After all he has been through, and all he has put himself through, Rick Pitino has been humbled. Just ask him. He’ll tell you.
In fact, he’ll even brag about it.
Pitino has always been a salesman, and is great at it. He’s selling himself like a used car salesman. That’s what it takes in college basketball today, a coaching model he might have invented.
The thing is, through all his personal storms, his colossal failures with the Boston Celtics and his reality show of a life, people forget what a brilliant college basketball coach Pitino really is. He arrives at the Final Four with a Louisville team that has little or no NBA-level talent, and will go against No. 1 Kentucky, which has plenty.
Just watch, Pitino will get his team into the final minutes of that game Saturday with a chance. Two days later, we might have one of the most awkward moments ever in college basketball: Pitino might win his second national championship, but — according to ESPNNew York.com — will not be announced as one of the newest inductees to the Naismith Memorial Basketball Hall of Fame.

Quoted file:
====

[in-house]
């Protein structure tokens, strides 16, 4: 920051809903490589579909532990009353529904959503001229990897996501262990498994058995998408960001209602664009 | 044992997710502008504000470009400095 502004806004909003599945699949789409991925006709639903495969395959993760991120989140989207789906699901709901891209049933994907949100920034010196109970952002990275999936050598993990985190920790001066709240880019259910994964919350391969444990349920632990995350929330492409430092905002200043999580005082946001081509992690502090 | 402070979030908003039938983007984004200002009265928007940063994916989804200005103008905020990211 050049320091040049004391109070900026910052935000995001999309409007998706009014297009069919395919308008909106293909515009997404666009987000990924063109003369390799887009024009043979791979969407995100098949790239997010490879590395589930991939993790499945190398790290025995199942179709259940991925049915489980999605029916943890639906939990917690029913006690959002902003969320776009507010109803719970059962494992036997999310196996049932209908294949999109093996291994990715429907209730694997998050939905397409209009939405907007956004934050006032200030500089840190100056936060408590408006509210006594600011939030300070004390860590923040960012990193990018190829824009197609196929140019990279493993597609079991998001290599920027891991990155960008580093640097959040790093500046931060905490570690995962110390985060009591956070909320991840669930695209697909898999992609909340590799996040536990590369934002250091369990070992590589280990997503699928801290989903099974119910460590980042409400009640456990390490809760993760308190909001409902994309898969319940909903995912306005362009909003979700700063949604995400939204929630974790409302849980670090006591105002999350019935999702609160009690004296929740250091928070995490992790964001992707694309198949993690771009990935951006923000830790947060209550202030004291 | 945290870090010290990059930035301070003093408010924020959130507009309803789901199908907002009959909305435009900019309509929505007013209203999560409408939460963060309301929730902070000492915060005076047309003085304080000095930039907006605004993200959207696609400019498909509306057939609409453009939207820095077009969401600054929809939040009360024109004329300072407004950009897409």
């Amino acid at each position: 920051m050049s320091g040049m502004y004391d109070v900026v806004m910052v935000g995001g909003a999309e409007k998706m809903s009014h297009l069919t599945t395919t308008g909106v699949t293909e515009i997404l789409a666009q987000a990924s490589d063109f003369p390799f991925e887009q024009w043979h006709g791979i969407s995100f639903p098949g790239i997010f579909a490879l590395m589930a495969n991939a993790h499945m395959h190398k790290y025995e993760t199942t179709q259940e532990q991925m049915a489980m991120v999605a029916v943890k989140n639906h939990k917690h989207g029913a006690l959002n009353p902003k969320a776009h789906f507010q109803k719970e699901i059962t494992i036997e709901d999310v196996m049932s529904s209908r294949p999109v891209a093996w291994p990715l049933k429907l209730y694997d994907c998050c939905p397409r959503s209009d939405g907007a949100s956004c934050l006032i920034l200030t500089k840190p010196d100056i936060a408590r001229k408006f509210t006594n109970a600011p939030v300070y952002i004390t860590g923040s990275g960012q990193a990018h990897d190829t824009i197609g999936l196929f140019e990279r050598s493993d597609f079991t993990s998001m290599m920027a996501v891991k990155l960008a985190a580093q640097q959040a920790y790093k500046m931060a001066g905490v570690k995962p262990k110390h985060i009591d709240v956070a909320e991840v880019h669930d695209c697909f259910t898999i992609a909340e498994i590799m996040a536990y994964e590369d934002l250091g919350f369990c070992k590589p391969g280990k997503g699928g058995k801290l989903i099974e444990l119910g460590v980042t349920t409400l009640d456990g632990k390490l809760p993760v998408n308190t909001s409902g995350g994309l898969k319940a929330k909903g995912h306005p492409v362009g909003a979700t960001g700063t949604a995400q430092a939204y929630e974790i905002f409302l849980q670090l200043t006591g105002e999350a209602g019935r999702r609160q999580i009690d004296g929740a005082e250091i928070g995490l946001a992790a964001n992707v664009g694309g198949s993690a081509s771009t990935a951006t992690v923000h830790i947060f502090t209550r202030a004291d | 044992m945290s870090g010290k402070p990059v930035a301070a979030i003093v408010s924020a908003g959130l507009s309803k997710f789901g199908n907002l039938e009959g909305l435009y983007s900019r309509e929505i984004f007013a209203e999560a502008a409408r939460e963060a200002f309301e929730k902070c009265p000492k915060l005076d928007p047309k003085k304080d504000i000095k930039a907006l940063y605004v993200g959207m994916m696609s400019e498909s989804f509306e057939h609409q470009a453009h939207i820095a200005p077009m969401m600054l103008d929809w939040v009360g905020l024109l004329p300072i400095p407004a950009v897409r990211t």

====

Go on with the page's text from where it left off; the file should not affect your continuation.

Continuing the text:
That is insane. Six Final Fours and a national championship should be enough for the Hall of Fame. So why isn’t he getting in? Who knows? But it might have to do with the personal side. It might be some grand statement from voters, who didn’t seem to have any trouble letting Dennis Rodman in.
"I’ve never said this publicly, but I’ll say it here," Florida coach Billy Donovan said last week after being outcoached by his mentor late in the regional final. "I’m absolutely shocked he’s not in the Hall of Fame. Shocked."